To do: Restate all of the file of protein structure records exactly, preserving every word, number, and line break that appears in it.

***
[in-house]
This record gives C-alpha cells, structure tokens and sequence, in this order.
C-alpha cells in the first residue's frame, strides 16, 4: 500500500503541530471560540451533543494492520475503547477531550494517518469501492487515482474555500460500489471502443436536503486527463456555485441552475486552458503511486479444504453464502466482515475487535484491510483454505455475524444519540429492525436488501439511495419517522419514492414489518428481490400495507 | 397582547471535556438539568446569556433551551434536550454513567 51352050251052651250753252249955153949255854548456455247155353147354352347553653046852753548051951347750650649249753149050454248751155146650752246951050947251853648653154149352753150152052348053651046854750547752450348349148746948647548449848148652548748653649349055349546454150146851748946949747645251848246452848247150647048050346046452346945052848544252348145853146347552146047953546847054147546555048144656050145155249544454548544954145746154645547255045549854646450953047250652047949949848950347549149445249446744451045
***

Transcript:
[in-house]
This record gives C-alpha cells, structure tokens and sequence, in this order.
C-alpha cells in the first residue's frame, strides 16, 4: 500500500503541530471560540451533543494492520475503547477531550494517518469501492487515482474555500460500489471502443436536503486527463456555485441552475486552458503511486479444504453464502466482515475487535484491510483454505455475524444519540429492525436488501439511495419517522419514492414489518428481490400495507 | 397582547471535556438539568446569556433551551434536550454513567 51352050251052651250753252249955153949255854548456455247155353147354352347553653046852753548051951347750650649249753149050454248751155146650752246951050947251853648653154149352753150152052348053651046854750547752450348349148746948647548449848148652548748653649349055349546454150146851748946949747645251848246452848247150647048050346046452346945052848544252348145853146347552146047953546847054147546555048144656050145155249544454548544954145746154645547255045549854646450953047250652047949949848950347549149445249446744451045